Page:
- Folk Psychology and the Psychological Background of Scientific Reasoning
theory of psychology, theory of science, psychology of science, mind-body problem, folk psychology, scientific world view
Some protagonists of science who are still married to a positivist model of how science functions see science as the pure pursuit of knowledge, free of any preconceptions, free of any personal interest, yielding clear and ideally everlasting truths beckoning humanity over from a superstition ridden dark age of beliefs and would-be knowledge toward the dawn of rational insights that allow for the bettering of mankind’s problems. Scientists have followed such an implicit model since Francis Bacon’s Novum Organon, and the most recent reverberations we hear in popular science books like The God Delusion by Dawkins (2006) or in more scientific ones on how an eliminative materialist account of mental events such as Patricia Churchland’s might work (Churchland 1986). Here, it is explicitly stated that our folk-psychological accounts such as “I love Emma,” or “I have a nasty back ache” is nothing but sloppy speaking and will soon be replaced by a more scientific account, once we know the interior workings of our brains, such as “Neuron assembly xyz in my nucleus abc in brain areas efg is firing” or “Fast A1 fibers are transmitting stimuli from my lumbar region to the brain, where they override endorphin- and enkephalin-mediated inhibiting pathways, enabling the pain network to go crazy.” It has been more than twenty years now since the publication of that somewhat futuristic account, and a whole decade of the brain and countless papers have taught us that we are very far, in fact light years away, from such knowledge as eliminative and even less eliminative materialists would have us gained by now, or in another twenty years from now.
Folk psychology is well and alive, and even more vital than ever, it seems. People go about having their beliefs and ideas about God, the mind, the soul, the world, and human beings in general just as well, eliminative materialists and neuroscience notwithstanding. The data presented by Fahrenberg speak a clear language: Students of different disciplines, but most prominently psychology students, adhere mostly to a dualist—ontological or methodological—world view that allows for some substantiality of consciousness. They suppose that some transcendent reality is active and about, they assume that paranormal events such as spiritual and distant healing can [End Page 209] happen, that telepathy is an option, to name but the more prominent statements to be gleaned by Fahrenberg’s tables.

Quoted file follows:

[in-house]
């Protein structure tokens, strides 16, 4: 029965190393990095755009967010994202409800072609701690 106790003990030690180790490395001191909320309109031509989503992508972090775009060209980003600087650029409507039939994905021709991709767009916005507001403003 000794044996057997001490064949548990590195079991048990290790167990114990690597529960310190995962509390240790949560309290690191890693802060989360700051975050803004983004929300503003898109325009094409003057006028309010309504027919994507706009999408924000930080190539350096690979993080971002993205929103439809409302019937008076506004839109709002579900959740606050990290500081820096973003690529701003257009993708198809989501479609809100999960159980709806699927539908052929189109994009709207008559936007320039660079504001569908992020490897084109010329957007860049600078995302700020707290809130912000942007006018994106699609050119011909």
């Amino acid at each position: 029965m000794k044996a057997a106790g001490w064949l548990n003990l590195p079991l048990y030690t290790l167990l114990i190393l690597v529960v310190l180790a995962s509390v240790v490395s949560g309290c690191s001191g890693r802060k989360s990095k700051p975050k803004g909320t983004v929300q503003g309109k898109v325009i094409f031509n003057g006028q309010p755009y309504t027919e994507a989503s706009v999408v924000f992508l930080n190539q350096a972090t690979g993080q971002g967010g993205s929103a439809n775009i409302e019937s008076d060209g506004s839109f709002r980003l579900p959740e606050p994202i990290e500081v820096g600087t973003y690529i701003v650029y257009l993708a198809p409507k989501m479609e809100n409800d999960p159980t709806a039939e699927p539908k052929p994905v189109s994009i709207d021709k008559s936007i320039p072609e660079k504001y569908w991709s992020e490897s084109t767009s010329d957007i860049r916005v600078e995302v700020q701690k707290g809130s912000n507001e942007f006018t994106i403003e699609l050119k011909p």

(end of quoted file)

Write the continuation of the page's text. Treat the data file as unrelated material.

Sure, these are students at the beginning of their career, as they come from school, some of them in their second year, some of them mature after having done some other training. They have had contact with the scientific world view mostly through their schooling and private reading, and, of course, through our folk culture. It would be extremely interesting to see a longitudinal study, surveying the same students after four years of studies. Will they then be more conformist with the mainstream scientific notion? Will they then have changed their initial belief systems? Will they have integrated and absorbed the knowledge they were taught into their private lives and worldviews, or will they have kept them apart from each other? We do not have the answer to these questions, and surely, a next step would be to follow a cohort of students, albeit small, through their journey as they progress.
Meanwhile, we can all take ourselves as an example to follow this thought along as a gedan-kenexperiment. Did we allow the knowledge we absorbed from studying to permeate our whole private life? How did we deal with any cognitive dissonance arising from information coming out of our studies conflicting with our private belief systems? Did we throw away our personal beliefs or did we organize our lives in two compartments, one for our private life, and one for our scientific knowledge?
Fahrenberg’s data are unique in the sense that nobody bothers about folk psychology, and these data are the only ones that actually tap into the belief systems of those that will become scientists, teachers, therapists and trainers...